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EJB programming & troubleshooting: Problem trying to lookup Home Object

  1. Problem trying to lookup Home Object (4 messages)

    Hi everybody!!!
    We got a problem with JBuilder 6.0 Enterprise trying to lookup the home object.
     
    If we make the search in this way:
        Context ctx = new InitialContext();
        Object red = ctx.lookup("Teller");
    everything works fine, but, if we use:
        Context ctx = new InitialContext();
        Object ref = ctx.lookup("java:comp/env/ejb/Teller");
    just like we saw on tutorials and samples fails with "NameNotFound" exception.
     
    Why is the lookup different in this environment (JBuilder+BES)? If this is the right way, it´s portable to other application servers?
     
    Thanks...
  2. have you define the environment variable in the deployment descriptor?
  3. Problem trying to lookup Home Object[ Go to top ]

    Sorry for the stupid question I'm very new to this topic. Which environment variable do you mean?
  4. Problem trying to lookup Home Object[ Go to top ]

    The lookup is in a JavaBen object invoked from a JSP page.
    In prior samples (with "java:comp/env/ejb/Teller" in RI of J2EE from SUN) i never have define an environment variable in the DD and everything work fine.
    What is the environment varible in DD?????

    PD: sorry for my english, please :)
  5. Hi Mauro,

    Your problem is not specific to JBuilder+BES, it has to do with the concept of JNDI namespaces in J2EE:

    When you assemble & deploy an application you configure JNDI names for resources such as data sources, EJB Home objects, etc. The JNDI names configured for these resources are placed in a *global* JNDI space. In your code sample, the *global* JNDI name of your EJB is "Teller".

    Now, each application also has a "private" or *local* JNDI namespace, with the root: "java:comp/env/". However, objects referenced in the *global* JNDI namespace are not automatically copied into the *local* JNDI namespace of applications. To copy a reference from the global JNDI namespace to the local JNDI namespace of an application (so that you can look it up through "java:comp/env/"), you'll need to add a specific section to the application deployment descriptor (web.xml), to declare the corresponding reference.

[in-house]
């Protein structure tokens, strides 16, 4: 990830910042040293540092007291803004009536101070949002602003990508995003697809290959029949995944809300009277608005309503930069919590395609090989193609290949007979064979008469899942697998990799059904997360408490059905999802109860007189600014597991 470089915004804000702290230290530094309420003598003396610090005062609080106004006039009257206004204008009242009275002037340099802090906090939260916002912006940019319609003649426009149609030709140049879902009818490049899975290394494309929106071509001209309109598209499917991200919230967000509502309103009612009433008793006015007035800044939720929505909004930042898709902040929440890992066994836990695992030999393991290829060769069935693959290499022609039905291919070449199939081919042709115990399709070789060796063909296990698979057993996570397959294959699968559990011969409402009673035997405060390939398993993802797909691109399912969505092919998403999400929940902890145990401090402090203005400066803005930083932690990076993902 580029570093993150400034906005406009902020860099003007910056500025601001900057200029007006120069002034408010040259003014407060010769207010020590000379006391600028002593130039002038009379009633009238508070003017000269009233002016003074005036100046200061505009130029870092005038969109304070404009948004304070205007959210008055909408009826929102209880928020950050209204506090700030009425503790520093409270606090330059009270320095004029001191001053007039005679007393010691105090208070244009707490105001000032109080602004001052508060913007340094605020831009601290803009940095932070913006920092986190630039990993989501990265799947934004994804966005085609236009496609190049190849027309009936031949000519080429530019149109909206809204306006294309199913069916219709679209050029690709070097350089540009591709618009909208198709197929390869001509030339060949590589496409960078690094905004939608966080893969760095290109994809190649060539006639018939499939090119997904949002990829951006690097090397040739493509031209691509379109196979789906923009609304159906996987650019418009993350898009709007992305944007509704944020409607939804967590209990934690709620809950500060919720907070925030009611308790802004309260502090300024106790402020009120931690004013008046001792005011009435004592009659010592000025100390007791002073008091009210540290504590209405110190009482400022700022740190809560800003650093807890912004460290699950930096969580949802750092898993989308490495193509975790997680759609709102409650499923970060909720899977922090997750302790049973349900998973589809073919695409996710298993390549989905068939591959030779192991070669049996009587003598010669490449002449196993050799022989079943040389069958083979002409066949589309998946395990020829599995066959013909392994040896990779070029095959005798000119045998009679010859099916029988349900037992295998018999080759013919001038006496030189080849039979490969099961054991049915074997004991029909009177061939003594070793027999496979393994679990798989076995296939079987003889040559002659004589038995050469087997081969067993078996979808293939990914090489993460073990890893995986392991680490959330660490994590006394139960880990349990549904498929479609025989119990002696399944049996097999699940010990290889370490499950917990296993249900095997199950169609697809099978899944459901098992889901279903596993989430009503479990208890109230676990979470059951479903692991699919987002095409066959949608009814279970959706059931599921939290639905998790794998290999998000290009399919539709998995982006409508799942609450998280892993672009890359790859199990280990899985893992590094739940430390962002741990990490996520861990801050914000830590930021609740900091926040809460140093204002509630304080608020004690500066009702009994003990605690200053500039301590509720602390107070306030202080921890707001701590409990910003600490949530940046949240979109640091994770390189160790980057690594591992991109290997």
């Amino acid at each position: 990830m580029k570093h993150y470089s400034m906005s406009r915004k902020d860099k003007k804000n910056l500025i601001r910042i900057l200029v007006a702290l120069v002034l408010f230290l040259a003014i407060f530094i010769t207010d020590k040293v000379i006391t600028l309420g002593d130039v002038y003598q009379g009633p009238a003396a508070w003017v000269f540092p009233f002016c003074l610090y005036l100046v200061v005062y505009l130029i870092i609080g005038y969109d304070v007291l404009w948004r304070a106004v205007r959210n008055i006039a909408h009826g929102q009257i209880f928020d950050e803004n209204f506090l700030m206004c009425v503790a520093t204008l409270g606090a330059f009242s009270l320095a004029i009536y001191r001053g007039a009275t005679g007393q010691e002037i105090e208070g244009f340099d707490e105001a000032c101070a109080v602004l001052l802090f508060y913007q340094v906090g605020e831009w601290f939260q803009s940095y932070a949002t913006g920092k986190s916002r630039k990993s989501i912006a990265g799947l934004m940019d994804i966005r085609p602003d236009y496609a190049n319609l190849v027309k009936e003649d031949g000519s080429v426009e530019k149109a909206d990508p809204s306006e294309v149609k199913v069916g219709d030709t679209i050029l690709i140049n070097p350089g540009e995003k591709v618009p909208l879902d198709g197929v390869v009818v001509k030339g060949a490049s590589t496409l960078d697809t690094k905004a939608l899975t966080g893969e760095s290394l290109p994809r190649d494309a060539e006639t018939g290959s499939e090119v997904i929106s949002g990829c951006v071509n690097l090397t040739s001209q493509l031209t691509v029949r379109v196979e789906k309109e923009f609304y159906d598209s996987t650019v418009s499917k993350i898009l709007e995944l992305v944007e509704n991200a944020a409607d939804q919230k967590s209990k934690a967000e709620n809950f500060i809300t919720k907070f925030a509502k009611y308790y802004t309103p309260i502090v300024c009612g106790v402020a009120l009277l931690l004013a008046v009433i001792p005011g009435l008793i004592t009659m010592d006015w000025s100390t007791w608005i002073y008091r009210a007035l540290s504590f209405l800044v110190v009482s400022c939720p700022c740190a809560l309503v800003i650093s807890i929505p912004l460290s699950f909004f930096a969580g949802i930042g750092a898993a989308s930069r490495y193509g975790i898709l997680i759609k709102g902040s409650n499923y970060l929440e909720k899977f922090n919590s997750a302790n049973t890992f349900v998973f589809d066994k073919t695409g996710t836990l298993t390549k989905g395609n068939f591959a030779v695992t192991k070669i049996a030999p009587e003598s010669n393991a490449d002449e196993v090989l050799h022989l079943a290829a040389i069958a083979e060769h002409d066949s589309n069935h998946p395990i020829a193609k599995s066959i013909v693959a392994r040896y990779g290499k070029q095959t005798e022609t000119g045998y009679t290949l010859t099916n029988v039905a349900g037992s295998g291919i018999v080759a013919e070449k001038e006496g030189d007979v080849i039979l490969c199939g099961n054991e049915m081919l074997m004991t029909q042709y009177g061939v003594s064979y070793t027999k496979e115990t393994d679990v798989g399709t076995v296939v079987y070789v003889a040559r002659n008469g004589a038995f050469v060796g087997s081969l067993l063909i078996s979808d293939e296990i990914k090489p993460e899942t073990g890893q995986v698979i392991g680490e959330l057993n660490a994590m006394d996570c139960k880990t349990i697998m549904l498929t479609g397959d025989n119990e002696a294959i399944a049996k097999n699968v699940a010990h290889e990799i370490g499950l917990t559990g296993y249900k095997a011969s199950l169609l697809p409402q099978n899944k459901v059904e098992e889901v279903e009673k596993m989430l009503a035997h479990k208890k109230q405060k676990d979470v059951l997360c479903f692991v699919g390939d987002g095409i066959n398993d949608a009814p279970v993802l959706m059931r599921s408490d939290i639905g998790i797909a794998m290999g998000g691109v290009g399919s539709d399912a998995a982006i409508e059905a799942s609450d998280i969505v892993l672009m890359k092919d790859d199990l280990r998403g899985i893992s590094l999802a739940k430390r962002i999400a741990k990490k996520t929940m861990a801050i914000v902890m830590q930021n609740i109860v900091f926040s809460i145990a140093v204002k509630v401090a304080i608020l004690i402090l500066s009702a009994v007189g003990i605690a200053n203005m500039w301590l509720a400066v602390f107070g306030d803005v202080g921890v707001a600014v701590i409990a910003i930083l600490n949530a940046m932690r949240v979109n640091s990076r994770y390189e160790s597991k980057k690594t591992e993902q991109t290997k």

Once this reference declaration has been added, the application can look up the corresponding reference, both in the JNDI global namespace and in its local JNDI context.

    In your application, you therefore need to do the following:

    - first of all, to be more in line with J2EE standards, I would recommend you change the JNDI name of your EJB ("Teller") to "ejb/Teller". The use of the "ejb/" prefix here helps you organise your global JNDI namespace in a nice & clean way: all EJB JNDI names should be prefixed with "ejb/", and all declarations of data sources should be prefixed with "jdbc/".


    - then, you need to edit the deployment descriptor for you Web application (WEB-INF/web.xml) and add an EJB reference section (as shown below). This will cause the reference to the EJB placed in the global JNDI context ("ejb/Teller") to be copied to your application's local JNDI context (with the name "java:comp/env/ejb/Teller") so it can be accessed from either its local or global JNDI name:
    ______________

    <ejb-ref>
        <ejb-ref-name>ejb/Teller</ejb-ref-name>
        <ejb-ref-type>Session</ejb-ref-type>
        <home>com.yourcompany.your_ejb_package.TellerHome</home>
        <remote>com.yourcompany.your_ejb_package.Teller</remote>
        <ejb-link>Teller</ejb-link>
    </ejb-ref>
    ____________

    Where "com.yourcompany.your_ejb_package" is the package that your EJB belongs to, and "TellerHome" and "Teller" are respectively your EJB's home interface and remote interface.

    Hope this will help you get a better grasp of how things work. I'd recommend you also study J2EE tutorials availabble online on Sun's Web site and download & read the specifications for JNDI and EJB... Although the specs are not exactly what I would call "crystal-clear", and some sections lack clarity, they still stand as the "reference" & primary source of information...

    Regards,

    Laurent Denanot